The problem is, the controls are not sufficiently realistic. In a helicopter, when you move the cyclic, you get immediate feedback. Push it forward, the nose immediately dips. Push it to the right and the aircraft immediately starts to bank. And you don’t have to push very much, either — a little dab will do ya (with apologies to Brylcreem). Although there might be delays of a fraction of a second in different helicopters depending on hydraulics or rigging, a pilot can get the “feel” for these minor differences within a few minutes and be able to fly.

But these delays were not fractions of a second. The delays between control input and aircraft reaction had to be at least two or three seconds. While a non-pilot might think that two or three seconds delay isn’t such a big deal, it really is — when it’s not what you’re accustomed to. I’d make a control input and, when nothing happened right away, I’d make a bigger input. By that time, the first input was just starting to take effect and the second would send the aircraft careening out of control. Too much correction and it would be headed the other way.

If I climbed into the cockpit of a real-life helicopter today and it had lag time like FSX’s R22, I’d crash it, too.

R22 PanelThe details inside the cockpit, on the other hand, are amazingly accurate, from the vertical card compass (not shown here) on the split cockpit bubble to the instrument panel — although this particular configuration is not one you’re likely to find on a real R22. (The instrument in the bottom center is normally found on Instrument trainers, which have a larger panel with more instruments.) The realism of the scenery, airports, etc. is also pretty good. This screenshot has everything set to low quality graphics — I’m trying to realistic performance — but when you crank it up a few notches it looks pretty darn good. (Of course, there aren’t any houses near the runway at Phoenix Sky Harbor.)

As I type this, I’m downloading a 213MB update to the software. I’m hoping that the update, as well as finding the power cord for the Microsoft Force Feedback Joystick we have (from Mike’s old Flight Simulator days) will work together to make these aircraft fly more realistically.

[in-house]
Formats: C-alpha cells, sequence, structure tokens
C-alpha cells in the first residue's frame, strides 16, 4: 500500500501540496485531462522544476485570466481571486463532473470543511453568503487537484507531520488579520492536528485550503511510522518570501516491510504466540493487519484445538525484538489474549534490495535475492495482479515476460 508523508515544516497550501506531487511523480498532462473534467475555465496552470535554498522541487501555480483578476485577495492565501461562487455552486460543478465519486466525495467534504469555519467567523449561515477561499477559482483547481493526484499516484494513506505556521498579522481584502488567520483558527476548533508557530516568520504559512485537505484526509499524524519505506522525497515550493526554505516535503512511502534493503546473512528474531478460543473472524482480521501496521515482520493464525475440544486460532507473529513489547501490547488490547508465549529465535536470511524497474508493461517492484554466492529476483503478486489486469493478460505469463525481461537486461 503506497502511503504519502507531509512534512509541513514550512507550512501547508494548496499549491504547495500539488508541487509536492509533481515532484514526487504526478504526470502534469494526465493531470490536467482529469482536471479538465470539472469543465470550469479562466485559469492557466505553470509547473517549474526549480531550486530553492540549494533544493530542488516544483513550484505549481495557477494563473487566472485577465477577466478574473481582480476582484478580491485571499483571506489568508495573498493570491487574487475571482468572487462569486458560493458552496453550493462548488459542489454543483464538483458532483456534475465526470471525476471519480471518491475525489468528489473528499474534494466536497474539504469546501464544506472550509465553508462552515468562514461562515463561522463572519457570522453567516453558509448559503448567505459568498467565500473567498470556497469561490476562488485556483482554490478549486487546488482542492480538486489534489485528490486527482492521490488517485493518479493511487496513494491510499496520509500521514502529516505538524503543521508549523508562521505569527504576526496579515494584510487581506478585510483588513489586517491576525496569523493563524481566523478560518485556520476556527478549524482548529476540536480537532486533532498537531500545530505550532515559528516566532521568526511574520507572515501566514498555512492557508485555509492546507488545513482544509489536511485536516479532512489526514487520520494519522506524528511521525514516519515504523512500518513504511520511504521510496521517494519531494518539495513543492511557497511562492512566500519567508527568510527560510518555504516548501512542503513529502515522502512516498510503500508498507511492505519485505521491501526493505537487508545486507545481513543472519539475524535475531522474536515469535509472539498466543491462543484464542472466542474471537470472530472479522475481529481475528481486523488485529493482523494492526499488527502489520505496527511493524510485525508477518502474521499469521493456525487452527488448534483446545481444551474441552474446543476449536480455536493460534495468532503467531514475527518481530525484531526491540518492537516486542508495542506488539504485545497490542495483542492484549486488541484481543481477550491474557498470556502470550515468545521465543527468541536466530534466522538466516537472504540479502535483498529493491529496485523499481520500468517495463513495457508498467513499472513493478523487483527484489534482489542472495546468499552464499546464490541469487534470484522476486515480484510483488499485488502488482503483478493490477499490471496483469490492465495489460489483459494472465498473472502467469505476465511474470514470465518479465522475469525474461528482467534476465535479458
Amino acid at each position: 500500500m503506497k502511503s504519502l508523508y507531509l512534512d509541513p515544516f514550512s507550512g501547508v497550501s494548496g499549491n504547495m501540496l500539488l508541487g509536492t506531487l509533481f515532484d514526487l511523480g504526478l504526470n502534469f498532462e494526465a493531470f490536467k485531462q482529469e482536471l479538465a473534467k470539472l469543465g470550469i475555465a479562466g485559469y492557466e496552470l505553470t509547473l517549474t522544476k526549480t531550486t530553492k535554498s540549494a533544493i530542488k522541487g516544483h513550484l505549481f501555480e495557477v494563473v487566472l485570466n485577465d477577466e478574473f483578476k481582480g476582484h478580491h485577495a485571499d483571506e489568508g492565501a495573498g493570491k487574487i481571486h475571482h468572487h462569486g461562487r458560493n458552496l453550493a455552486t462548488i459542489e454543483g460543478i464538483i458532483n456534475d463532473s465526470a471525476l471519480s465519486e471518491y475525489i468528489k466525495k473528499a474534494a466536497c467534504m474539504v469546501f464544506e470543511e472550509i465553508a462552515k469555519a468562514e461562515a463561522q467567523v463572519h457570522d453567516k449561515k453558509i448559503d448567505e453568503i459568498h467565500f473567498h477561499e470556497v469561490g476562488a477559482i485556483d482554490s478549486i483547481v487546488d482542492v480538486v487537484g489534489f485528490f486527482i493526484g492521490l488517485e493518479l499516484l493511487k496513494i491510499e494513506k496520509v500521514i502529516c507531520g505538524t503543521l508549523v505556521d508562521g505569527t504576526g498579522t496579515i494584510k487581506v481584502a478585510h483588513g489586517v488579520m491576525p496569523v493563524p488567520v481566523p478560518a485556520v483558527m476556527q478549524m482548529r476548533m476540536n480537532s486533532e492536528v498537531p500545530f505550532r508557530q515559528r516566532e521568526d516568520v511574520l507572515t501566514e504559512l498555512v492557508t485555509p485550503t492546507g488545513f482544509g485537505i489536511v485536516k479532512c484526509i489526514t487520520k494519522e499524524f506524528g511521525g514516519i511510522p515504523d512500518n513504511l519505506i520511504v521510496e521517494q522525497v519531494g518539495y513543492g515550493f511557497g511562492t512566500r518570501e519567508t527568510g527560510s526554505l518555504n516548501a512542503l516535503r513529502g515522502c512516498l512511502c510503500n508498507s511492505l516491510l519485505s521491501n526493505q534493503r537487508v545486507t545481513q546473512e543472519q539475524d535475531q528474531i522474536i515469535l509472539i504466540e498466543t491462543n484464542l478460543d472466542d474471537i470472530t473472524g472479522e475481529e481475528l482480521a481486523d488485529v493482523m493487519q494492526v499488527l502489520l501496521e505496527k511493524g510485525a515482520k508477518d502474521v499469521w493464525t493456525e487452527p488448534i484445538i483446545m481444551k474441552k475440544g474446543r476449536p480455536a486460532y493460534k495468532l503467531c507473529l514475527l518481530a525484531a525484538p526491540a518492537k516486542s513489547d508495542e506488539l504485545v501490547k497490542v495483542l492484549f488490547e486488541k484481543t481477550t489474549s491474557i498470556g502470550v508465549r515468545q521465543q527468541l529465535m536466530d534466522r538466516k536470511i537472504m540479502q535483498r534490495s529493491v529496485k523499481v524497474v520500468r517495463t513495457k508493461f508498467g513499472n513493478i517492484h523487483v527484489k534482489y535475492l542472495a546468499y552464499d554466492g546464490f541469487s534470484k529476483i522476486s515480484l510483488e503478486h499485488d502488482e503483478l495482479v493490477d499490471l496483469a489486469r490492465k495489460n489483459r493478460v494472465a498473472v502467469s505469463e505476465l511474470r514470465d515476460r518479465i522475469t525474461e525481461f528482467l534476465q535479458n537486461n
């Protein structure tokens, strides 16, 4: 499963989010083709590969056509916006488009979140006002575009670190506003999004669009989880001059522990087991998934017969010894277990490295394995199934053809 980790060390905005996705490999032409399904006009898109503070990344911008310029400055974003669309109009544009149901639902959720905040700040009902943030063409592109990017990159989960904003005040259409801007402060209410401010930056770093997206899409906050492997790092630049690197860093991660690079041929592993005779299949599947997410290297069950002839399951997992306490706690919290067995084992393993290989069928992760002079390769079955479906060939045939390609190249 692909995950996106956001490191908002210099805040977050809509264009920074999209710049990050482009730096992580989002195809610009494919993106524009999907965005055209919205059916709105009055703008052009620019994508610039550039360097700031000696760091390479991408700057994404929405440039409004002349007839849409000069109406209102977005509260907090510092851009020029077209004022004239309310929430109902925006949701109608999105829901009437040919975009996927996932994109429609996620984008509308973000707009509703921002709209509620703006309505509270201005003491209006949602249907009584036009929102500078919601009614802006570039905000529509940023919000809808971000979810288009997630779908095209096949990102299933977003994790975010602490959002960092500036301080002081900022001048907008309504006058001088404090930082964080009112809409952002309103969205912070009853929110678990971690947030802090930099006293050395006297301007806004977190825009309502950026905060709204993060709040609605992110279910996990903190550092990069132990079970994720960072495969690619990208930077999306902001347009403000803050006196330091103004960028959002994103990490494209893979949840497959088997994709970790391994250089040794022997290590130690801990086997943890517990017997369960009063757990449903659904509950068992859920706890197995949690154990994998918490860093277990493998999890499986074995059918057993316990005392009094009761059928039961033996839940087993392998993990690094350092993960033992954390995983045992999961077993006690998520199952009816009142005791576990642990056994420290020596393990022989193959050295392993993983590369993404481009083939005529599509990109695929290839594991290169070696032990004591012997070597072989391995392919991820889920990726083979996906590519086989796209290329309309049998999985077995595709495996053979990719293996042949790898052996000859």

I’m simply not willing to re-learn how to fly just to get practice on a computer — when I can go out and fly the real thing for a lot more benefit.

3 thoughts on “Microsoft Flight Simulator — for Pilots?

  1. I too have gone down the road of flightsims in an attempt to practice various helicopter manuvers, and being a helicopter pilot myself I know exactley where you are comming from. I have a pretty good control settup with pedals and made a collective by modifying a throttle but even with endless hours of messing around with the settings etc I have decided that helicopter flight in FSX just isnt very good. Thats a big disappointment considering the time and effort ive put into making the controls etc.

    Its an approximation and nothing more. Ive found the B206 much better to fly on the sim than the R22, its vastly more stable but once again the flight modeling is very poor ie; almost no torque yaw etc. I keep plugging away with the hope that if I can fly something as horiffic as the FSX R22 with any semblance of control, then maybe Ill get better at the real thing haha. There are several helicopter only flight sim websites around now, one of the best ones is check it out, they may have suggestions for you.


  2. I just started on my private instruction in a R22 and decided to use FSX to hopefully shave off a few hours of instruction needed. Well, I can definitely say that I did just that, and my instructor has made numerous comments about how much the sim is helping me. Maybe it’s because I come from a video gaming background and already had HOTAS + Pedals used for games like EECH. I added a TrackIR to my setup, and I’m doing traffic patterns, hovers, taxies and the like without a problem. It’s not completely realistic, though. For example, the pedals don’t require nearly as much input, if any, for basic yaw control. And moving the collective doesn’t seem to affect torque and require you to adjust pedals in correlation. However, I have not had any lag problems with my inputs. I get instant feedback from my controls. I get a solid 60 FPS, though. FPS is going to make a huge difference with that. You might have a crappy video card in your laptop, which is common for laptops. I have a gaming rig. =) Anyways, just some feedback.


    • Nate: Thanks for the feedback. I never did get the hang of Flight Simulator. I’m not a game player and even though the graphics are very good, I can’t see the three dimensionality I need to “fly” a simulator VFR. I got a chance to spend about 10 hours in a Frasca flight simulator and didn’t do much better in that.

      You might be right about the laptop, though. It’s about 2 years old now, and was bought to run Windows Vista. I never intended to run games or do any kind of video processing.

      Best of luck on your training!